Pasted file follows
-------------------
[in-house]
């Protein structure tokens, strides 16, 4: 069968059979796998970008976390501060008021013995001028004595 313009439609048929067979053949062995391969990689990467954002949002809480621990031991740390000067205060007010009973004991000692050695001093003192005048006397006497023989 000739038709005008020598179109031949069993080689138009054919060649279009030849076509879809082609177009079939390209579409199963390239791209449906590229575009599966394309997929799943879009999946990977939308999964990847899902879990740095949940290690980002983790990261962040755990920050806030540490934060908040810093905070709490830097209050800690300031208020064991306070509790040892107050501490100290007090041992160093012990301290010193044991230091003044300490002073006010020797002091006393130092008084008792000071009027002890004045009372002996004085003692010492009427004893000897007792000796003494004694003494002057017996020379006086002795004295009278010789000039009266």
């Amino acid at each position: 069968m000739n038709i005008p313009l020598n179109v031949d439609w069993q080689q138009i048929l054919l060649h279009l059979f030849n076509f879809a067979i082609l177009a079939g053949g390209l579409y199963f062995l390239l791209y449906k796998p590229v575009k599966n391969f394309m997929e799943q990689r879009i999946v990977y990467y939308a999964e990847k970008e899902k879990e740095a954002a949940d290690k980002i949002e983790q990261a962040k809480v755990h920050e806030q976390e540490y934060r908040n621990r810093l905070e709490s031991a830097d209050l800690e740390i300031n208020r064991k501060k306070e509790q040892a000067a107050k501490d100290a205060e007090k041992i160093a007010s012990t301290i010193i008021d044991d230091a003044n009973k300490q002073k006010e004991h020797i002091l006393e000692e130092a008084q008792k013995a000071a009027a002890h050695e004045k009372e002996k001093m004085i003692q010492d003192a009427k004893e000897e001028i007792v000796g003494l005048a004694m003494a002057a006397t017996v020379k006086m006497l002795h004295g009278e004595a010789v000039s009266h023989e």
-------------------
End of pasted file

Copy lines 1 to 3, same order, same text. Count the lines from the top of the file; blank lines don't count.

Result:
[in-house]
């Protein structure tokens, strides 16, 4: 069968059979796998970008976390501060008021013995001028004595 313009439609048929067979053949062995391969990689990467954002949002809480621990031991740390000067205060007010009973004991000692050695001093003192005048006397006497023989 000739038709005008020598179109031949069993080689138009054919060649279009030849076509879809082609177009079939390209579409199963390239791209449906590229575009599966394309997929799943879009999946990977939308999964990847899902879990740095949940290690980002983790990261962040755990920050806030540490934060908040810093905070709490830097209050800690300031208020064991306070509790040892107050501490100290007090041992160093012990301290010193044991230091003044300490002073006010020797002091006393130092008084008792000071009027002890004045009372002996004085003692010492009427004893000897007792000796003494004694003494002057017996020379006086002795004295009278010789000039009266």
């Amino acid at each position: 069968m000739n038709i005008p313009l020598n179109v031949d439609w069993q080689q138009i048929l054919l060649h279009l059979f030849n076509f879809a067979i082609l177009a079939g053949g390209l579409y199963f062995l390239l791209y449906k796998p590229v575009k599966n391969f394309m997929e799943q990689r879009i999946v990977y990467y939308a999964e990847k970008e899902k879990e740095a954002a949940d290690k980002i949002e983790q990261a962040k809480v755990h920050e806030q976390e540490y934060r908040n621990r810093l905070e709490s031991a830097d209050l800690e740390i300031n208020r064991k501060k306070e509790q040892a000067a107050k501490d100290a205060e007090k041992i160093a007010s012990t301290i010193i008021d044991d230091a003044n009973k300490q002073k006010e004991h020797i002091l006393e000692e130092a008084q008792k013995a000071a009027a002890h050695e004045k009372e002996k001093m004085i003692q010492d003192a009427k004893e000897e001028i007792v000796g003494l005048a004694m003494a002057a006397t017996v020379k006086m006497l002795h004295g009278e004595a010789v000039s009266h023989e």